“Salāmun ʿalaykum, brothers,” he says calmly to the three soldiers standing on his doorstep. He gestures for them to come inside. “Don’t mind the mess; I was just finishing up some business with these date-sellers.”
The soldiers grunt in reply and walk past ʿAbbān into the house. They glance at the ‘date-sellers’ and rummage through the large basket of dates, as if a grown man could be hiding in there. They check behind the curtains hanging in front of the window. After thoroughly searching every room of the small house, they are forced to admit there is nothing there and leave without saying another word.
ʿAbbān sighs in relief and thanks Allah. He had almost forgotten to hide Salīm’s bed and belongings that morning as he usually did, but then Allah sent a little reminder. He nods gratefully at the ‘date-sellers’ and then goes to tell Salīm that the danger has passed for now.
As weeks turn to months, Salīm falls ill. ʿAbbān stays by his bedside to care for him. It is difficult to watch as strength slowly leaves his teacher’s body. It is like watching his father fade away before his eyes.
Since the time of Imām ʿAlī (ʿa), Salīm has been a loyal follower of the Ahl al-Bayt. Being a guardian of the knowledge of the Ahl al-Bayt has been his lifelong mission. While the Umayyads burn books out of hatred for the Ahl al-Bayt, Salīm has made it his job to protect books with his life so that people can continue to learn from the Imāms. When he was younger, he even maintained a secret book trading network, so people could more easily access the knowledge of the Imāms. Now, in his old age, though his love for Imām ʿAlī (ʿa) is stronger than ever, his body is beginning to weaken. He knows he will not remain in this world for much longer. But there is one more thing he must do before his soul leaves his body. Even during the last moments of his life, he wants to make sure he can leave something special behind for his community.
One evening, he calls out to ʿAbbān, who is kneeling by his side. His voice is very faint, but ʿAbbān notices it is filled with a new kind of strength. “ʿAbbān, you are like a son to me, and you have been very kind. I can feel that my death is near, but there is something very important to me that I haven’t been able to do. I want to entrust this task to you.” Salīm looks into ʿAbbān’s eyes, searching for a response.
ʿAbbān takes Salīm’s hand and gently kisses it. “You are like a father to me. Tell me what I need to do, and with Allah’s help I will do it.”
Encouraged, Salīm continues. “These past few years, I have been compiling a book of ḥadīth. There is so much I have learned from my master ʿAlī (ʿa), and I want others to be able to learn from his teachings as well.” Salīm struggles to sit up. He reaches for his cloak, folded beside him, and begins to unfold it. Hidden inside is the leather-bound book he had brought with him that first night. “I want to entrust it to you,” he says again, offering ʿAbbān the book. “Make sure that it reaches the children of ʿAlī (ʿa) safely. It must never be lost or destroyed.”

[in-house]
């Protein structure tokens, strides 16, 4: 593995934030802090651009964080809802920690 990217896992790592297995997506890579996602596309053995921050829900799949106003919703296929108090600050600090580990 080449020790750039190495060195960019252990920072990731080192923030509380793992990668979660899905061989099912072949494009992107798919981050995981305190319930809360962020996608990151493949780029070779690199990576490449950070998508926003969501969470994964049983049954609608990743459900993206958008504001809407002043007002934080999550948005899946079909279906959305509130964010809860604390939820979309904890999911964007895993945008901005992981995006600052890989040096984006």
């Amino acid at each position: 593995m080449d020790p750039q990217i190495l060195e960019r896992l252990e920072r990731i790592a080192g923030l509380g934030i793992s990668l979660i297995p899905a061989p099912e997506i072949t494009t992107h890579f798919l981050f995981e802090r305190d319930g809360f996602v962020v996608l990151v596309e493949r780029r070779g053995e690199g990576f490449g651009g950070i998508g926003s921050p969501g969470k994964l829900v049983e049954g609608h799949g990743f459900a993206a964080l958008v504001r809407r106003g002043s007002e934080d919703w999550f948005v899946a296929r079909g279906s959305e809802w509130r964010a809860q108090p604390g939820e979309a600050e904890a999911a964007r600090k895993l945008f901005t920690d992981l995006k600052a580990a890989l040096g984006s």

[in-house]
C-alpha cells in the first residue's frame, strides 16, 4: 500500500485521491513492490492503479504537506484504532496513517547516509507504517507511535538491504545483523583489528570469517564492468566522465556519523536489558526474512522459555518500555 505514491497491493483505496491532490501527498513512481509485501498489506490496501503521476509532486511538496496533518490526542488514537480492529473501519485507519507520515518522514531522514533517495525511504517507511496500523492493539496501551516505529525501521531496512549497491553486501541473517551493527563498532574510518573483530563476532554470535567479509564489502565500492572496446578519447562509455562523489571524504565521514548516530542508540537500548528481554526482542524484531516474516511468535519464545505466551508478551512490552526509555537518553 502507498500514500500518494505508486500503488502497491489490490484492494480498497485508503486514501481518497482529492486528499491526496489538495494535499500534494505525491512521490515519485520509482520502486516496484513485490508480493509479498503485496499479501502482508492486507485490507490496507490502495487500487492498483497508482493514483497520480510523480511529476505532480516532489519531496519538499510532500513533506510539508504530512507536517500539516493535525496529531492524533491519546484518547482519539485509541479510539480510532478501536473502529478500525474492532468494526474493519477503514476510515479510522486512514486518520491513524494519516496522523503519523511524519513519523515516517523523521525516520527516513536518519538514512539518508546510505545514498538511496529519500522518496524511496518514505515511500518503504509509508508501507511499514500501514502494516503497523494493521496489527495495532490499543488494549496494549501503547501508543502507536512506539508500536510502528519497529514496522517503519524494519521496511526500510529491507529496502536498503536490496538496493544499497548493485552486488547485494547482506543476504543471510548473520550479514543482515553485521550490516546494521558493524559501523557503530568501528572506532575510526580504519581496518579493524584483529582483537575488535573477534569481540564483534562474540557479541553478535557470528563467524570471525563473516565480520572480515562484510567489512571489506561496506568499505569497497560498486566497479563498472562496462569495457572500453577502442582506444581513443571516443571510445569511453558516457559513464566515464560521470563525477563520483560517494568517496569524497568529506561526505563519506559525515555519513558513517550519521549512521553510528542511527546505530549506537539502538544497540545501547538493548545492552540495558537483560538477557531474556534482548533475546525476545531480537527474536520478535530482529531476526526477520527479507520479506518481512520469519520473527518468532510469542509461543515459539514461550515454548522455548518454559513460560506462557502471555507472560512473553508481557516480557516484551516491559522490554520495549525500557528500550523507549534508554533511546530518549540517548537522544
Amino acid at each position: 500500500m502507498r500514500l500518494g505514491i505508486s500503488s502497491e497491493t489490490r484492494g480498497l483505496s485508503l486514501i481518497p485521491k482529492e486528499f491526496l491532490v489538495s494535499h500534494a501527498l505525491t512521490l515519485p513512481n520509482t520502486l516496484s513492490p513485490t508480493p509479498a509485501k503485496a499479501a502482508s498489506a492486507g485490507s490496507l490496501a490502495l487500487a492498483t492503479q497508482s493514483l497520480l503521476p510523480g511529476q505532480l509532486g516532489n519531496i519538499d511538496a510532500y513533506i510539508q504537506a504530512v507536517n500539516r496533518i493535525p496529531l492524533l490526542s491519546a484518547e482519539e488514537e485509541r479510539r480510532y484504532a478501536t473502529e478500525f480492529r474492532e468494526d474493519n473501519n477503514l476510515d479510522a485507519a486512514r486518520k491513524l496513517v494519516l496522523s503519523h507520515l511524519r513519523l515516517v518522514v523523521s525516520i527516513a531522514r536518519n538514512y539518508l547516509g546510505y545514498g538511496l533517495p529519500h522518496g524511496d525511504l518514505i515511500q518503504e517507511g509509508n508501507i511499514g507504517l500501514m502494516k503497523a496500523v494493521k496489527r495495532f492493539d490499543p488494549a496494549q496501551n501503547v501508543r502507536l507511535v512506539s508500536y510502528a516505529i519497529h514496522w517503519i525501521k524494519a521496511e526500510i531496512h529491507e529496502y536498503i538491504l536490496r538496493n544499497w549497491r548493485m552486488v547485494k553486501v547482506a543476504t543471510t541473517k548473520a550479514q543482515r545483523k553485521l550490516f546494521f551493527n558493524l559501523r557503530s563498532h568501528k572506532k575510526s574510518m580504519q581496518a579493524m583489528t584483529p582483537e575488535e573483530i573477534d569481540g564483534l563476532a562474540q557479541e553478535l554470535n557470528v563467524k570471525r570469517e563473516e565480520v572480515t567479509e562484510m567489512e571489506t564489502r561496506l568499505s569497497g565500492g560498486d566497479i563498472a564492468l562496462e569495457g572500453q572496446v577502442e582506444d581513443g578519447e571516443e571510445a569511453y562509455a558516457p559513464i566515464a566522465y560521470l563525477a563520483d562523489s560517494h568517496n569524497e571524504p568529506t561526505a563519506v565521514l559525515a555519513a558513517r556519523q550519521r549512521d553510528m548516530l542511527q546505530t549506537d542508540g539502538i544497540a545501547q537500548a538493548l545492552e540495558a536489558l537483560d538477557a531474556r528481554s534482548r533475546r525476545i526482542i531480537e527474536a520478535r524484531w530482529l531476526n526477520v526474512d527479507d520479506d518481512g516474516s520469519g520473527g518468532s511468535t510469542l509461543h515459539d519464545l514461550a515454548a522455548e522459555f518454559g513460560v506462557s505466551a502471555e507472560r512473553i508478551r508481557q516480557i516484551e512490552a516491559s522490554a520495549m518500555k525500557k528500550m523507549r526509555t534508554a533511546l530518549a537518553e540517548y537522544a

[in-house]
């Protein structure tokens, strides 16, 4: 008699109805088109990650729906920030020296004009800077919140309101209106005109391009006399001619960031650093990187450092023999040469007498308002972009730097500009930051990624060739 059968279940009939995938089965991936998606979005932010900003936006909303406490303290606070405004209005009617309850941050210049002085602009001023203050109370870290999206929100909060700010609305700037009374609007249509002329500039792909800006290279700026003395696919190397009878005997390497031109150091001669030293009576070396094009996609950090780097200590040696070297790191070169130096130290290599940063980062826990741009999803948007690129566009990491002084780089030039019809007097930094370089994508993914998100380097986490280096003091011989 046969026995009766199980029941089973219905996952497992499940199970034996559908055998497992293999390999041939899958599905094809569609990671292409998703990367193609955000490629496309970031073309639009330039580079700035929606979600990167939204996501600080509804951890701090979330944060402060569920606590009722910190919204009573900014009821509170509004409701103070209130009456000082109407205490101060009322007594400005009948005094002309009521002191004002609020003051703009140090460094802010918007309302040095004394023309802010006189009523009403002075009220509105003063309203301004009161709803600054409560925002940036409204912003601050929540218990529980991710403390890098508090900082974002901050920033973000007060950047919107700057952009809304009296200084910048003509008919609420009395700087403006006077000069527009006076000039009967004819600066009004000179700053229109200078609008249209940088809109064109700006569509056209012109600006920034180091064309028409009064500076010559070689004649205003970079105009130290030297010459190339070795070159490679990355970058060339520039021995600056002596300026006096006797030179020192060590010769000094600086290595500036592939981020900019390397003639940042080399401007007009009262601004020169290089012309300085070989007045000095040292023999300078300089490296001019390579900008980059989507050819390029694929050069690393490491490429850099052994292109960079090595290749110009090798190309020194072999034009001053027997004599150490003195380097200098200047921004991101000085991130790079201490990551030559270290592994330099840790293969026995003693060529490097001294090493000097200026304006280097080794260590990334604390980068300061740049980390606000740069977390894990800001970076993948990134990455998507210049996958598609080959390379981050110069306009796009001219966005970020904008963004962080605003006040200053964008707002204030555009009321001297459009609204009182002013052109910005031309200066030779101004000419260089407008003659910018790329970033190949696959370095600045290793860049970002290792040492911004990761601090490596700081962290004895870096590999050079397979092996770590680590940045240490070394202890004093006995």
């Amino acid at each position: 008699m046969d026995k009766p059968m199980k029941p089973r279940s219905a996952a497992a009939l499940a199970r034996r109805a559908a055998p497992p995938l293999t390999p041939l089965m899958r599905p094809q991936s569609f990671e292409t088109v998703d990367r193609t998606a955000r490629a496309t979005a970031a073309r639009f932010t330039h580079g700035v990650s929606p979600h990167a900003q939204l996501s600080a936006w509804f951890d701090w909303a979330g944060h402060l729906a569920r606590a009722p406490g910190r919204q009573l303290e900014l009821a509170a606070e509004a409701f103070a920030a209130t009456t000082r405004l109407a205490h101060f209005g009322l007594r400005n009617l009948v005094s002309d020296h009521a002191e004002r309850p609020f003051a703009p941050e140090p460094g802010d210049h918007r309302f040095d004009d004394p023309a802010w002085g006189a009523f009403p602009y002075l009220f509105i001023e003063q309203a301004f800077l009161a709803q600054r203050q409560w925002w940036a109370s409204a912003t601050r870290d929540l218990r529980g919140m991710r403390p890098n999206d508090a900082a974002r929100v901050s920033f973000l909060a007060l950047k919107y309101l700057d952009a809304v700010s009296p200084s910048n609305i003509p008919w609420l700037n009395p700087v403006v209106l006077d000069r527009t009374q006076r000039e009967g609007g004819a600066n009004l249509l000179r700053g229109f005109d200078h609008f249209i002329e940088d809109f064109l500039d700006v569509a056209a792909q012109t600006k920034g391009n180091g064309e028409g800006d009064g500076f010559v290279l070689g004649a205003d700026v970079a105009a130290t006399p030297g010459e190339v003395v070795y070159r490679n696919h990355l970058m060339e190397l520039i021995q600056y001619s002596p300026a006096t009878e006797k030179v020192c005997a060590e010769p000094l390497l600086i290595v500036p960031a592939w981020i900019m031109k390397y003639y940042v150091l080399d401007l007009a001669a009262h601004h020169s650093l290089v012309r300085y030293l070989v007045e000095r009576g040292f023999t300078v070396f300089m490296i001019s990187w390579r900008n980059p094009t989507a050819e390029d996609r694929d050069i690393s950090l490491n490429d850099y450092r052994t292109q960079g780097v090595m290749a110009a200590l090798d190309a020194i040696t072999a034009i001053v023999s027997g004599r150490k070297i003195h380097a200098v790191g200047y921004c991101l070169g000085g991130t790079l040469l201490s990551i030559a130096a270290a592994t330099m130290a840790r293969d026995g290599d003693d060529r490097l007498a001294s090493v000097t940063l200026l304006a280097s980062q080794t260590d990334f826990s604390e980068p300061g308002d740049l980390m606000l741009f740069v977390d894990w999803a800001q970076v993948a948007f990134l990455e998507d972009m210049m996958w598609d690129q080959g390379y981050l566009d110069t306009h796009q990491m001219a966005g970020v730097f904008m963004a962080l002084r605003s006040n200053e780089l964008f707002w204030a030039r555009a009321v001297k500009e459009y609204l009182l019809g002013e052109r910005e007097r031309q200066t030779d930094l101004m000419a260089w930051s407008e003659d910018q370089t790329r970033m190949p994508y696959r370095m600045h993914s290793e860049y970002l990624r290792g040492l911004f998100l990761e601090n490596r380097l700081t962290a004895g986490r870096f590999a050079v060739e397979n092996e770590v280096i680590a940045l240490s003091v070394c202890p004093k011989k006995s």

ʿAbbān carefully takes the book from Salīm and holds it close to his chest. “I will guard it with my life,” he promises. “I can only imagine how hard you must have worked to preserve this knowledge. It is truly a treasure.”
ʿAbbān looks at Salīm for a long moment and gently strokes his papery wrinkled hand. Salīm’s eyes are closed, but his lips slowly mouth the shahādah. There is no god but Allah. Muḥammad (ṣ) is his messenger. ʿAlī (ʿa) is the Prophet’s (ṣ) rightful successor. Then his lips stop moving, and the old man lies still.
After burying Salīm with his own hands, ʿAbbān gazes at the book, wiping tears from his eyes. Although it is light, it feels heavy in his hands because of how precious it is, and because of how much Salīm sacrificed for its sake. Remembering the circumstances under which the book has come to him, ʿAbbān feels the weight of this trust. The Umayyads have destroyed so many treasure troves of knowledge out of their hatred for everything good, including students, scholars, and even entire libraries. Only a handful of books have survived.
He begins to flip through the book and is awed by the beauty and wisdom of the words on each page. Truly, it is a priceless treasure.